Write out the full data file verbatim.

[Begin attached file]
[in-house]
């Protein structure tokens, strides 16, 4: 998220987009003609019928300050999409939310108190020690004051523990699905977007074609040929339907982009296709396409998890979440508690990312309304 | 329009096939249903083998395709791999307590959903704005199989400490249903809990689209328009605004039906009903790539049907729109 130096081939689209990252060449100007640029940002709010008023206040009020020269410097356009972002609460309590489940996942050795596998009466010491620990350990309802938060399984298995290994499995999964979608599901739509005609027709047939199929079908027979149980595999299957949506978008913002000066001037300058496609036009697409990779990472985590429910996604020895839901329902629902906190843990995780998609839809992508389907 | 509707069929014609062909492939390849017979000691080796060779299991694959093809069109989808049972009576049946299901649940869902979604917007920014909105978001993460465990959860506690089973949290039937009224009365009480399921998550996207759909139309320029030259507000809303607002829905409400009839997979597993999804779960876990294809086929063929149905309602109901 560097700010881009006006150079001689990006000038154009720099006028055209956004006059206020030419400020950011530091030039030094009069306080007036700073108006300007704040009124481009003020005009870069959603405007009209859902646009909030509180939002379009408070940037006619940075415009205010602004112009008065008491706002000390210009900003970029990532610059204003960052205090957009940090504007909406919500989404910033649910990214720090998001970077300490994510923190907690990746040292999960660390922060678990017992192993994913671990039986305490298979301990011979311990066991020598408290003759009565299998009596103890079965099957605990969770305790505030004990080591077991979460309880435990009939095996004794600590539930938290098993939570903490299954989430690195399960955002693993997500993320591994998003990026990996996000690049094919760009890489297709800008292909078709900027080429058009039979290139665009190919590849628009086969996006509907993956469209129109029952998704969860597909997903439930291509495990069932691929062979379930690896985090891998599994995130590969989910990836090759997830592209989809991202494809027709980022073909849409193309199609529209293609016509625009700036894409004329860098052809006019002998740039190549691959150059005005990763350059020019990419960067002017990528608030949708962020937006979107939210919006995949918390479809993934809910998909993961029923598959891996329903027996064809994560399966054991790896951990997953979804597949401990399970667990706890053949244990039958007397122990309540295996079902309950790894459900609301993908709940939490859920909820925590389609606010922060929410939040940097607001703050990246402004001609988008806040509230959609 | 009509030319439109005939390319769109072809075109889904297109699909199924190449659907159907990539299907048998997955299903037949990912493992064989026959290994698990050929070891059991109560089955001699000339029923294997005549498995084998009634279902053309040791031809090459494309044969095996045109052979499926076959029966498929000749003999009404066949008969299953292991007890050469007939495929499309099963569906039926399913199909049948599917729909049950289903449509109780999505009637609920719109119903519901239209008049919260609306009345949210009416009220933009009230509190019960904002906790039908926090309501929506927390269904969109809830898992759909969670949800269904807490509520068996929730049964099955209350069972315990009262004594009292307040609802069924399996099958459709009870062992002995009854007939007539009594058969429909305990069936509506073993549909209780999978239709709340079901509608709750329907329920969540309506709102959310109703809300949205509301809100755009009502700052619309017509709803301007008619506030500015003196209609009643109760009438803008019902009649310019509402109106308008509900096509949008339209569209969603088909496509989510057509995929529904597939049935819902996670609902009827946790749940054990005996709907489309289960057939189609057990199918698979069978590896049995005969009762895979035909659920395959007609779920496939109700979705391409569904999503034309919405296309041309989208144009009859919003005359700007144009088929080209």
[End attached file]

[in-house]
């Protein structure tokens, strides 16, 4: 998220987009003609019928300050999409939310108190020690004051523990699905977007074609040929339907982009296709396409998890979440508690990312309304 | 329009096939249903083998395709791999307590959903704005199989400490249903809990689209328009605004039906009903790539049907729109 130096081939689209990252060449100007640029940002709010008023206040009020020269410097356009972002609460309590489940996942050795596998009466010491620990350990309802938060399984298995290994499995999964979608599901739509005609027709047939199929079908027979149980595999299957949506978008913002000066001037300058496609036009697409990779990472985590429910996604020895839901329902629902906190843990995780998609839809992508389907 | 509707069929014609062909492939390849017979000691080796060779299991694959093809069109989808049972009576049946299901649940869902979604917007920014909105978001993460465990959860506690089973949290039937009224009365009480399921998550996207759909139309320029030259507000809303607002829905409400009839997979597993999804779960876990294809086929063929149905309602109901 560097700010881009006006150079001689990006000038154009720099006028055209956004006059206020030419400020950011530091030039030094009069306080007036700073108006300007704040009124481009003020005009870069959603405007009209859902646009909030509180939002379009408070940037006619940075415009205010602004112009008065008491706002000390210009900003970029990532610059204003960052205090957009940090504007909406919500989404910033649910990214720090998001970077300490994510923190907690990746040292999960660390922060678990017992192993994913671990039986305490298979301990011979311990066991020598408290003759009565299998009596103890079965099957605990969770305790505030004990080591077991979460309880435990009939095996004794600590539930938290098993939570903490299954989430690195399960955002693993997500993320591994998003990026990996996000690049094919760009890489297709800008292909078709900027080429058009039979290139665009190919590849628009086969996006509907993956469209129109029952998704969860597909997903439930291509495990069932691929062979379930690896985090891998599994995130590969989910990836090759997830592209989809991202494809027709980022073909849409193309199609529209293609016509625009700036894409004329860098052809006019002998740039190549691959150059005005990763350059020019990419960067002017990528608030949708962020937006979107939210919006995949918390479809993934809910998909993961029923598959891996329903027996064809994560399966054991790896951990997953979804597949401990399970667990706890053949244990039958007397122990309540295996079902309950790894459900609301993908709940939490859920909820925590389609606010922060929410939040940097607001703050990246402004001609988008806040509230959609 | 009509030319439109005939390319769109072809075109889904297109699909199924190449659907159907990539299907048998997955299903037949990912493992064989026959290994698990050929070891059991109560089955001699000339029923294997005549498995084998009634279902053309040791031809090459494309044969095996045109052979499926076959029966498929000749003999009404066949008969299953292991007890050469007939495929499309099963569906039926399913199909049948599917729909049950289903449509109780999505009637609920719109119903519901239209008049919260609306009345949210009416009220933009009230509190019960904002906790039908926090309501929506927390269904969109809830898992759909969670949800269904807490509520068996929730049964099955209350069972315990009262004594009292307040609802069924399996099958459709009870062992002995009854007939007539009594058969429909305990069936509506073993549909209780999978239709709340079901509608709750329907329920969540309506709102959310109703809300949205509301809100755009009502700052619309017509709803301007008619506030500015003196209609009643109760009438803008019902009649310019509402109106308008509900096509949008339209569209969603088909496509989510057509995929529904597939049935819902996670609902009827946790749940054990005996709907489309289960057939189609057990199918698979069978590896049995005969009762895979035909659920395959007609779920496939109700979705391409569904999503034309919405296309041309989208144009009859919003005359700007144009088929080209």